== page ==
Wednesday, July 25, 2007

Pickup Drivers and Fuel Economy Standards

James Surowiecki writes in the New Yorker that the arguments against increasing fuel mileage standards has a familiar ring:
In the nineteen-twenties, Alfred Sloan, the president of General Motors, insisted that the company could not make windshields with safety glass because doing so would harm the bottom line. In the fifties, auto executives told Congress that making seat belts compulsory would slash industry profits. When air bags came along, Lee Iacocca told Richard Nixon that “safety has really killed all our business.” A few years later, when Congress was thinking about requiring fuel-economy standards, auto executives warned that instituting such standards would create “massive financial and unemployment problems.” And now, with Congress debating a bill to raise fuel-economy standards, for the first time in almost twenty years, the Chicken Littles are squawking again, forecasting doom for Detroit and asserting that making higher-mileage vehicles is technologically unfeasible and economically suicidal.
USA Today ran a story on Monday noting that Toyota has passed GM as the world's leading automaker, in part because of sales of the Prius and other hybrids:
TOKYO (AP) — Toyota reaffirmed on Monday its global sales target of 9.34 million vehicles for this year despite worries about plant closures and a sluggish market in Japan. Toyota Motor, which outpaced General Motors in global vehicle sales in the first half of the year for the first time ever, set the full-year target late last year.
Toyota said in June sales of its hybrid cars had passed 1 million vehicles, a landmark for the automaker that started selling the Prius a decade ago and now dominates the hybrid market.
One of the arguments against increasing fuel mileage standards is that drivers have already decided that they like the big vehicles just fine and don’t want liberal do-gooders dragging them out of their SUVs and forcing them into small, inconvenient, unsafe sub-compacts. But as Surowiecki points out, people distinguish between personal choices and public policy choices:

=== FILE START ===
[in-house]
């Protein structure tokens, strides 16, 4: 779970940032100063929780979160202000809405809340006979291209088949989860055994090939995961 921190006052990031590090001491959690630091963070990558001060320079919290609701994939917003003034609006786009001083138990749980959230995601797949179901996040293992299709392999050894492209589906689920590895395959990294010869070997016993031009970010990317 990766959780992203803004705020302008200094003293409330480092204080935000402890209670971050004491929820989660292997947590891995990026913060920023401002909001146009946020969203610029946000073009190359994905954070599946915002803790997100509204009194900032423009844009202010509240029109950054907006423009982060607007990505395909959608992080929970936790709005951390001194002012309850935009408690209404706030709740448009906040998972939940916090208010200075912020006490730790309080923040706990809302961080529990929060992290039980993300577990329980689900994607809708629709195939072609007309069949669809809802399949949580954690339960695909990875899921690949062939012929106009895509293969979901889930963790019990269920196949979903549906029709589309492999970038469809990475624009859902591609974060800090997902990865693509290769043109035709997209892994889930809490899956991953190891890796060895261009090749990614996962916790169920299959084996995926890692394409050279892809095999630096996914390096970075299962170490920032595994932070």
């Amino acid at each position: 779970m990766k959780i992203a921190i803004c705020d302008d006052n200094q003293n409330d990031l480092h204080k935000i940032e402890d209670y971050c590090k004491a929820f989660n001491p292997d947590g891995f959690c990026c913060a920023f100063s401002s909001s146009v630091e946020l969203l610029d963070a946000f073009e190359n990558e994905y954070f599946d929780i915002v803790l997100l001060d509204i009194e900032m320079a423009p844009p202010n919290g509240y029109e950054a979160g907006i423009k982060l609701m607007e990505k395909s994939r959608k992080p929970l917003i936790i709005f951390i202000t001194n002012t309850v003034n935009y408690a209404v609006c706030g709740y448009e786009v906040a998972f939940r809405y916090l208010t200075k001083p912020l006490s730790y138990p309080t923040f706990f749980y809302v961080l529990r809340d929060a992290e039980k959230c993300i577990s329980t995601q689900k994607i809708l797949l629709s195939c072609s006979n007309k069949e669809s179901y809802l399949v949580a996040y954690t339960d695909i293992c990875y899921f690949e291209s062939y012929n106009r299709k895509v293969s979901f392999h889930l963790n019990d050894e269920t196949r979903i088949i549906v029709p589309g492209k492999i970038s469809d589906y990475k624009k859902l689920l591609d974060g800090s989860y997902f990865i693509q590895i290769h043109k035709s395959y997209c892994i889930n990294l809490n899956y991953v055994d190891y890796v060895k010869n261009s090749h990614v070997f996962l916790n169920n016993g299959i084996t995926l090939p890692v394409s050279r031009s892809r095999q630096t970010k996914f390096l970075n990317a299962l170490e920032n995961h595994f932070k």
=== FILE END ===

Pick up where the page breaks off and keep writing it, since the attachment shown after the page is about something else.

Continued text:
Americans may want to buy the biggest and most environmentally damaging vehicles available, but polls show that, given an option, some three-quarters of them vote for dramatic increases in fuel-economy standards—increases that may well force automakers to sell fewer (or at least smaller) S.U.V.s. We buy gas guzzlers but vote for gas sipping. This isn’t because people are ignorant about how higher fuel-economy standards would affect them personally; polls that explicitly lay out the potential trade-offs involved still find support for tougher standards. And it isn’t as if voters and car buyers belong to two
different groups; one recent survey of pickup owners found that seventy per cent strongly favored tougher requirements.
Why the difference between personal choices and policy preferences?
And the market doesn’t create counter-incentives that would push us in a responsible direction, since someone who drives a Hummer doesn’t suffer the effects of pollution and global warming any more than someone driving a Prius does, and isn’t charged more for the extra environmental damage.
Even people who drive pickups, and don’t spend time pondering the economics of public policy choices, understand that some problems can’t be left to the market.


Blogger a most peculiar nature said...

Somewhat related ….

We watched an excellent documentary on PBS last night: “Who Killed the Electric Car?” (2006)

It is worth watching, just to see the sleazy lengths that auto manufacturers go to and the hijinks of the politicians who are beholden to them. The passion of the activists in the movie is also inspiring.

Synopsis: “With gasoline prices approaching $4/gallon, fossil fuel shortages, unrest in oil producing regions around the globe and mainstream consumer adoption and adoption of the hybrid electric car (more than 140,000 Prius' sold this year), this story couldn't be more relevant or important. The foremost goal in making this movie is to educate and enlighten audiences with the story of this car, its place in history and in the larger story of our car culture and how it enables our continuing addiction to foreign oil. This is an important film with an important message that not only calls to task the officials who squelched the Zero Emission Vehicle mandate, but all of the other accomplices, government, the car companies, Big Oil, even Eco-darling Hydrogen as well as consumers, who turned their backs on the car and embrace embracing instead the SUV. Our documentary investigates the death and resurrection of the electric car, as well as the role of renewable energy and sustainable living in our country's future; issues which affect everyone from progressive liberals to the neo-conservative right.”


8:49 AM, July 26, 2007  
Blogger Tom Noyes said...

Thanks for the link, Shirley. I've been aware of the movie, but have not seen it. I'll have to see if my friendly local video store has it.

12:25 PM, July 26, 2007  

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